Cover Story: Media Usage Survey 2015
Direct mail is still a critically important channel to many direct marketers, despite the fact that 11 percent of respondents report decreasing budgets. Chart 4 shows that more than half of those surveyed are still using it for purposes of both acquisition and retention. It's not that mail is going away—obviously, when the majority of marketers are either increasing or holding steady their spend on direct mail—just that newer strategies are factoring into the direct marketing equation, and its share is being spread around to other corners of the media landscape.
What Is 'Mobile Marketing' Today?
The term "Mobile Marketing" means as many different things to as many different people as you'd ask their thoughts on it. A company that offers text marketing services says that mobile is SMS—and that's right. Companies that offer location-specific retail tech say mobile is marketing to consumers where and when they are—and they are also right. But how are marketers actually spending, according to our results?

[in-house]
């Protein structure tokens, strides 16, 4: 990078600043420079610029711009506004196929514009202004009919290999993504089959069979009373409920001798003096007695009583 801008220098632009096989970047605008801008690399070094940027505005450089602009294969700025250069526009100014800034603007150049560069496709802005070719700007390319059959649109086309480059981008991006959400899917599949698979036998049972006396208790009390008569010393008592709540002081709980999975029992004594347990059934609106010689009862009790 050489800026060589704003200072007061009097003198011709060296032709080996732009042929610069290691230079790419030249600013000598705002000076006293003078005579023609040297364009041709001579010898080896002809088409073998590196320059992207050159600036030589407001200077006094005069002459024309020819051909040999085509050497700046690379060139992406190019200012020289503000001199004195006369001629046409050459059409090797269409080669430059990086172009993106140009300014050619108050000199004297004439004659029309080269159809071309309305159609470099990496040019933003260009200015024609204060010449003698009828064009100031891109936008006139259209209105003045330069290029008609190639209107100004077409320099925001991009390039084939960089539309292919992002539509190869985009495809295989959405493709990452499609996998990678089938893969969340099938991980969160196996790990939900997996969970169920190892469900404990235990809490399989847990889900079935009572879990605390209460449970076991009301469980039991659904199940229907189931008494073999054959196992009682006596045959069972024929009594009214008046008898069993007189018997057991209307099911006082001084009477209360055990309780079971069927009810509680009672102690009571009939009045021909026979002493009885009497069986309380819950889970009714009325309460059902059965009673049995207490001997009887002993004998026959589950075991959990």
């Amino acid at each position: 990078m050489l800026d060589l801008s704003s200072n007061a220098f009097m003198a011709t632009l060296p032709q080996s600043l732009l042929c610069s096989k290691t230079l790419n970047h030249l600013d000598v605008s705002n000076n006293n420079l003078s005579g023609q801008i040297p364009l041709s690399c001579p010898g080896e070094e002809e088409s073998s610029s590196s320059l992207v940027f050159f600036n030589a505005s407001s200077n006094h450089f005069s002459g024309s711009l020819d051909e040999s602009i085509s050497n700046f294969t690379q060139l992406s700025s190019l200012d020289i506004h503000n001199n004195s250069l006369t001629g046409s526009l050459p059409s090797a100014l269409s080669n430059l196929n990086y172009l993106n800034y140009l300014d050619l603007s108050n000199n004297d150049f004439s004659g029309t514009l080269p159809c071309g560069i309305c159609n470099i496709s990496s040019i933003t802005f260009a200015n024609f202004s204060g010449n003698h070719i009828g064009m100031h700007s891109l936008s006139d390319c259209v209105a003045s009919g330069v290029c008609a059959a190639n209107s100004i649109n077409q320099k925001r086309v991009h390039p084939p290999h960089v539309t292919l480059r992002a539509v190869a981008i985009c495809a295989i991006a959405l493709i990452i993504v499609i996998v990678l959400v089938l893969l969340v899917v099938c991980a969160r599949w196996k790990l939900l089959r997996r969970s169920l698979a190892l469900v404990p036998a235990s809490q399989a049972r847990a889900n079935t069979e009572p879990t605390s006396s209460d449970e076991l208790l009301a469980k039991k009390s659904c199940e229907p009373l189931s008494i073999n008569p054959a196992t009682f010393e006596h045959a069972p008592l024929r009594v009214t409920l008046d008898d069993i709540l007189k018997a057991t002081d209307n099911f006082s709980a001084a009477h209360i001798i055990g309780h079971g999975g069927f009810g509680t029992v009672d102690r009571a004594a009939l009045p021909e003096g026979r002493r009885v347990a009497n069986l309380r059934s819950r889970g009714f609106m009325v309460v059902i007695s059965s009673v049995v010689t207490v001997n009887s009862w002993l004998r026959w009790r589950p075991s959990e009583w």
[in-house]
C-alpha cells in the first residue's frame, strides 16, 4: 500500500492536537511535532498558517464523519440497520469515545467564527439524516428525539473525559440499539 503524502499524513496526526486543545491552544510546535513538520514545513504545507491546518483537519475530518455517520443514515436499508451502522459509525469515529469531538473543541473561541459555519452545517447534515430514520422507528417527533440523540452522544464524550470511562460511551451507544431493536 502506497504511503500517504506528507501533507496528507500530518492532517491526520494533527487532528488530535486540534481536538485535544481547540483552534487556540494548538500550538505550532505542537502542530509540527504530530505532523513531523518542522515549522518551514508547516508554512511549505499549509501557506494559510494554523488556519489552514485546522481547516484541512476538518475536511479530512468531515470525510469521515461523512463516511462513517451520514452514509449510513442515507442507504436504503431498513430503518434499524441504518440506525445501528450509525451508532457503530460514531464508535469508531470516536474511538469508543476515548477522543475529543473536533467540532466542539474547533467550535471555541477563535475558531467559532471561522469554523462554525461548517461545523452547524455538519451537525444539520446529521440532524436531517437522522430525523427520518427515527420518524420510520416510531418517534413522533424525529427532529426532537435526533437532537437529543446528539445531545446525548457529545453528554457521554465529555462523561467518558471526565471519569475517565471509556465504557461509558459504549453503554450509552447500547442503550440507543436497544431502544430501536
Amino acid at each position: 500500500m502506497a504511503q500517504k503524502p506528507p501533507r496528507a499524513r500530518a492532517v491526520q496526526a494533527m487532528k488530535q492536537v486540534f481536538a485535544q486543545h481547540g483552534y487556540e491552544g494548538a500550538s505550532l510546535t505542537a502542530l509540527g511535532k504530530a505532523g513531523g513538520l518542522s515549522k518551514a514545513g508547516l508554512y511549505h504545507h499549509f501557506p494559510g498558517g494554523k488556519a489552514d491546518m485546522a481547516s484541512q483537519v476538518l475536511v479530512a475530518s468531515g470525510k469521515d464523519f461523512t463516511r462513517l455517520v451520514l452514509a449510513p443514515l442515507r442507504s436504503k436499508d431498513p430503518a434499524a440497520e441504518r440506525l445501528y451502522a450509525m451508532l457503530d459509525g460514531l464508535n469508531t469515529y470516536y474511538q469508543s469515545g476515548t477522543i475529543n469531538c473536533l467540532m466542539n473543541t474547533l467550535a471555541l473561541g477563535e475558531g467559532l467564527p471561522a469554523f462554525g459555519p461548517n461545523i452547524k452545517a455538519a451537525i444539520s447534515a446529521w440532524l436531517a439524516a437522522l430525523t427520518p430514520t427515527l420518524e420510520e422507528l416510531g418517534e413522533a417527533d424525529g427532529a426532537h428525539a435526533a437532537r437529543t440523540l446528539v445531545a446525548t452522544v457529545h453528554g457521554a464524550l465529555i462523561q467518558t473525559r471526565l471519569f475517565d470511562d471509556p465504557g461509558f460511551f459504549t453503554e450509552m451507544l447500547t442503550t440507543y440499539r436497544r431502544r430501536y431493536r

Looking at the "Do Not Use" responses in Chart 5 reveals what's not happening in the mobile arena. It would seem many marketers are just not spending on things like QR Codes, SMS, NFC, location-based technologies and augmented reality. These technologies can be sorted into two categories: Those that may be past their peak (QR codes, SMS), and those with potential yet to be fully realized (NFC, location-based tech).
So why does "mobile" still remain a prominent buzzword—and spend category? In Chart 3, 45 percent of respondents report that they're increasing mobile spending this year, and Chart 4 shows that 43 percent are counting on mobile for acquisition.
Clues in Chart 5 indicate that mobile spend is going toward optimizing websites to be useful—or even prioritized—in an increasingly on-the-go world. Mobile is being treated more and more like an extension of the online marketing environment than a phone- or location-based channel. According to one B-to-B marketer: "I feel mobile must be incorporated and to continue face-to-face relationship-building."